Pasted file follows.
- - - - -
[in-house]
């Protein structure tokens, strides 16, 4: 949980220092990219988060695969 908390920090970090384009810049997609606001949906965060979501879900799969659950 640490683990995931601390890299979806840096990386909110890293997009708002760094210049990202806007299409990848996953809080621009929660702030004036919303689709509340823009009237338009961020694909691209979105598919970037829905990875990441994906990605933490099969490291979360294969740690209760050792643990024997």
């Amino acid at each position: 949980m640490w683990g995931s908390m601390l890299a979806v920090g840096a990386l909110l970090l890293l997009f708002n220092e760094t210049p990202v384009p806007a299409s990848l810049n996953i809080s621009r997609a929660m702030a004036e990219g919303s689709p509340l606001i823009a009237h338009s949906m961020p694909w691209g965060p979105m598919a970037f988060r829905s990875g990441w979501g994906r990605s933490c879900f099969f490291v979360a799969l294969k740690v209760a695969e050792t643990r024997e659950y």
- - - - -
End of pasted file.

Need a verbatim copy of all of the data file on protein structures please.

[in-house]
């Protein structure tokens, strides 16, 4: 949980220092990219988060695969 908390920090970090384009810049997609606001949906965060979501879900799969659950 640490683990995931601390890299979806840096990386909110890293997009708002760094210049990202806007299409990848996953809080621009929660702030004036919303689709509340823009009237338009961020694909691209979105598919970037829905990875990441994906990605933490099969490291979360294969740690209760050792643990024997």
């Amino acid at each position: 949980m640490w683990g995931s908390m601390l890299a979806v920090g840096a990386l909110l970090l890293l997009f708002n220092e760094t210049p990202v384009p806007a299409s990848l810049n996953i809080s621009r997609a929660m702030a004036e990219g919303s689709p509340l606001i823009a009237h338009s949906m961020p694909w691209g965060p979105m598919a970037f988060r829905s990875g990441w979501g994906r990605s933490c879900f099969f490291v979360a799969l294969k740690v209760a695969e050792t643990r024997e659950y």